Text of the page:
Legislators consider aspartame ban
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By Treena Shapiro
Advertiser Government Writer
By Treena Shapiro
Hold on to your diet soda.
A set of bills before the state Legislature would ban aspartame — known also by brand names NutraSweet and Equal — as soon as Jan. 1.
House Bill 2680 is up for a vote in the Health Committee on Wednesday, giving supporters of the ban more time to prove why Hawai'i should become the first state to ban a federally approved product, a move lawmakers are unlikely to make without strong evidence of a public health risk.
Proponents of the bill were told after a public hearing last week that a ban would be hard to push through.
Those who want aspartame taken out of Hawai'i's food supply call it a neurotoxin, a carcinogen and the source of headaches, heart spasms and a host of other ills.
"We would stop many of the neurological problems that people have today. We'd stop a lot of the cancers that are happening today. We would stop a lot of fatalities that are occurring today," said ban supporter Jade Brujell of Moloka'i.
But the state Department of Health submitted written testimony rebutting that. "Aspartame is one of the most thoroughly tested and studied food additives the (U.S. Food and Drug Administration) has ever approved," according to Health Department Director Chiyome Fukino's testimony.
A 2007 study published in Informa Healthcare's respected commercial journal "Critical Reviews of Toxicology," concluded that aspartame does not cause cancer, has no effect on behavior, cognitive function, neural function or seizures and is safe for diabetics who adhere to a sugar-free diet, she said.
Aspartame, which was introduced in 1981, is found in more than 6,000 products from chewing gum to some medications, and is used by more than 200 million people worldwide, according to state statistics.
Richard Botti, a lobbyist who testified as an individual, said as a diabetic, he reaches for the sweetener instead of sugar. While aspartame might have health risks, sugar definitely does for diabetics.
"Either one can be bad," he said. "If you ban this, what am I going to do? I'm going to die from sugar," he said.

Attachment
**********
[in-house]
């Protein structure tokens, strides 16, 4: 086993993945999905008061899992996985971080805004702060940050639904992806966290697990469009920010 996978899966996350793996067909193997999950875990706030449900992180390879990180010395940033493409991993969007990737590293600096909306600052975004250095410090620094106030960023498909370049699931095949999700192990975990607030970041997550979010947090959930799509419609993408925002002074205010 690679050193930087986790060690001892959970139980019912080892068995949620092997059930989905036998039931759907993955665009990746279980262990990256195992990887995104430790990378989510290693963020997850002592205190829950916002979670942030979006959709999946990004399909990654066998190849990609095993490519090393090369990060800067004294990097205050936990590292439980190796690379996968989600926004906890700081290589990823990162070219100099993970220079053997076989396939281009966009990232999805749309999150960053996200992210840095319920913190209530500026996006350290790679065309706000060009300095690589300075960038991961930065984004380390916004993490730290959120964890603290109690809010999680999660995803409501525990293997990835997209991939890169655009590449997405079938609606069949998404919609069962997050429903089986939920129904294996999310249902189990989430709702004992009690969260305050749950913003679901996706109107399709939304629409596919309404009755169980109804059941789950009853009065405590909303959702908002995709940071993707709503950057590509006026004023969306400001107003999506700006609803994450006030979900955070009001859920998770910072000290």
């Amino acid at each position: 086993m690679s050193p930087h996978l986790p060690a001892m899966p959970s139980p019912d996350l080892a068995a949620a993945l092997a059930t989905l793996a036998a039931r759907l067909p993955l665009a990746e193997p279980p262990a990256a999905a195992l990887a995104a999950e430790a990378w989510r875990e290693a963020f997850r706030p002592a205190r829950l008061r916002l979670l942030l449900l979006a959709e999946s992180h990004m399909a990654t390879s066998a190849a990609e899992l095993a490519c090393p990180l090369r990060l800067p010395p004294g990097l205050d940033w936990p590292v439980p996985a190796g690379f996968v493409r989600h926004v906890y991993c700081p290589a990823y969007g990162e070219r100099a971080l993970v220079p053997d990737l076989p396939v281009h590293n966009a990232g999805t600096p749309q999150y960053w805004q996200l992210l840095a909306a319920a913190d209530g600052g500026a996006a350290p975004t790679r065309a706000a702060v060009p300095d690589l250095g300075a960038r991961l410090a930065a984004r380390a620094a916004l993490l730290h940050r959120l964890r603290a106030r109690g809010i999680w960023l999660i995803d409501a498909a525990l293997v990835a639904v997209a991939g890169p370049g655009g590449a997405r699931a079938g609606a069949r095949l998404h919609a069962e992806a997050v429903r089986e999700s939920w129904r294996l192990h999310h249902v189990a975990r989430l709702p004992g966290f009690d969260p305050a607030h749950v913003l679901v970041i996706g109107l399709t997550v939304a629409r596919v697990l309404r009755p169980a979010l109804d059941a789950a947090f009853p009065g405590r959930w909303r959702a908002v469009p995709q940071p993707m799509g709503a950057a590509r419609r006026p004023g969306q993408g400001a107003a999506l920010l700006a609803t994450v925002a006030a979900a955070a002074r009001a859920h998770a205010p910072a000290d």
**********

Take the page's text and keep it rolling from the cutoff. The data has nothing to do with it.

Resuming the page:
But another diabetic, retired nuclear engineer Adrian Chang, who also suffers from high blood pressure and heart spasms, noticed a positive change in his health after cutting out diet sodas.
"By process of elimination, detailed record keeping and strict regimented diet, there is little doubt in my engineering mind that aspartame beverages were making me sick," he wrote in testimony.
Melissa Yee, a doctor of acupuncture and Oriental medicine, said she advises her patients to stop drinking aspartame-sweetened beverages and said, "In most cases, the headaches, blurry vision, dizziness, muscle aches and other symptoms related to their condition are gone within weeks."
Ruth Nakasone of Pearl City, in written testimony, said, "Aspartame breaks down into aspartic acid, phenylalanine, methanol and formaldehyde. It probably has its place in industry, but certainly not good for our brains and bodies. By setting a ban, it would send a strong message to our food industry that they should be very conscious of selling us food that is safe."
The bill drew testimony from all over the country.
New Mexico state Sen. Gerald Ortiz y Pino, who had failed to get a similar bill passed in his state, submitted written testimony that blamed "corporate lobbyists' theories of federal pre-emption" for killing similar bills he had submitted in 2006 and 2007.
The bill was opposed by the Grocery Manufacturers Association, the American Beverage Association and the Retail Merchants of Hawai'i.
The Atlanta-based Calorie Control Council — which includes companies that make and use aspartame — said the product was useful in weight loss and offers diabetics a wider range of products to choose from. "Removing aspartame from the food supply would seriously impact the availability of low- and reduced-calorie foods and beverages, negatively affecting the millions of people who depend on these products to reduce and control calories," said council president Lyn O'Brien Nabors in written testimony.
However, Cori Brackett, of Tucson, Ariz., e-mailed lawmakers testimony in which she called herself an aspartame survivor. "In 2002, I was diagnosed with multiple sclerosis and shortly thereafter was confined to a wheelchair with double vision and slurred speech," she wrote.
Blaming her diet drink for the disease, Brackett said, "The largest tragedy in my own life was thinking that aspartame was not only safe, but good for me."
Reach Treena Shapiro at email@example.com.
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